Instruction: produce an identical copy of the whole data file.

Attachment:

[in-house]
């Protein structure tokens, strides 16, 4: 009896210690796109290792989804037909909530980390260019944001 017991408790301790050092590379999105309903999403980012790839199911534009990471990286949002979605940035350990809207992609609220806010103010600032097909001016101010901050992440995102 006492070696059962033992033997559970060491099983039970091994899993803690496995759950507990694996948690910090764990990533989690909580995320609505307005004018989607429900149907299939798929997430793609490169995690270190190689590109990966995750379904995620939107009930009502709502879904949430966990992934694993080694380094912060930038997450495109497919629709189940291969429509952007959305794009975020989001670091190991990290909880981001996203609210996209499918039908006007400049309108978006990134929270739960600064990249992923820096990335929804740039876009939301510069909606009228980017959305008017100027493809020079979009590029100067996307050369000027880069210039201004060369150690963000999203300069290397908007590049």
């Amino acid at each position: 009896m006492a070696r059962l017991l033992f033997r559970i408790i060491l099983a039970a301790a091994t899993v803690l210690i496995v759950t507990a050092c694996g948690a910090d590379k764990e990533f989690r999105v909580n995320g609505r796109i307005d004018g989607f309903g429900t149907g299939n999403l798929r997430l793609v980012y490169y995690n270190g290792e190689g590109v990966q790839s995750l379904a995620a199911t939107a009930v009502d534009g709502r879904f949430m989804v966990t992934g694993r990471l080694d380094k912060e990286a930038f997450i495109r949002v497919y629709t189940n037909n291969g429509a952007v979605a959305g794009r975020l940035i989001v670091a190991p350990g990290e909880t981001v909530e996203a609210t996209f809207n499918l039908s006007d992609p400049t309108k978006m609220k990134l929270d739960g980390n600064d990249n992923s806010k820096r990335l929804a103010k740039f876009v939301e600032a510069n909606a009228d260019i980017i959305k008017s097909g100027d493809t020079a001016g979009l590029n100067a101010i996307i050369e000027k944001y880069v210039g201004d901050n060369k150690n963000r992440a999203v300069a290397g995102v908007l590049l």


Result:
[in-house]
């Protein structure tokens, strides 16, 4: 009896210690796109290792989804037909909530980390260019944001 017991408790301790050092590379999105309903999403980012790839199911534009990471990286949002979605940035350990809207992609609220806010103010600032097909001016101010901050992440995102 006492070696059962033992033997559970060491099983039970091994899993803690496995759950507990694996948690910090764990990533989690909580995320609505307005004018989607429900149907299939798929997430793609490169995690270190190689590109990966995750379904995620939107009930009502709502879904949430966990992934694993080694380094912060930038997450495109497919629709189940291969429509952007959305794009975020989001670091190991990290909880981001996203609210996209499918039908006007400049309108978006990134929270739960600064990249992923820096990335929804740039876009939301510069909606009228980017959305008017100027493809020079979009590029100067996307050369000027880069210039201004060369150690963000999203300069290397908007590049």
């Amino acid at each position: 009896m006492a070696r059962l017991l033992f033997r559970i408790i060491l099983a039970a301790a091994t899993v803690l210690i496995v759950t507990a050092c694996g948690a910090d590379k764990e990533f989690r999105v909580n995320g609505r796109i307005d004018g989607f309903g429900t149907g299939n999403l798929r997430l793609v980012y490169y995690n270190g290792e190689g590109v990966q790839s995750l379904a995620a199911t939107a009930v009502d534009g709502r879904f949430m989804v966990t992934g694993r990471l080694d380094k912060e990286a930038f997450i495109r949002v497919y629709t189940n037909n291969g429509a952007v979605a959305g794009r975020l940035i989001v670091a190991p350990g990290e909880t981001v909530e996203a609210t996209f809207n499918l039908s006007d992609p400049t309108k978006m609220k990134l929270d739960g980390n600064d990249n992923s806010k820096r990335l929804a103010k740039f876009v939301e600032a510069n909606a009228d260019i980017i959305k008017s097909g100027d493809t020079a001016g979009l590029n100067a101010i996307i050369e000027k944001y880069v210039g201004d901050n060369k150690n963000r992440a999203v300069a290397g995102v908007l590049l």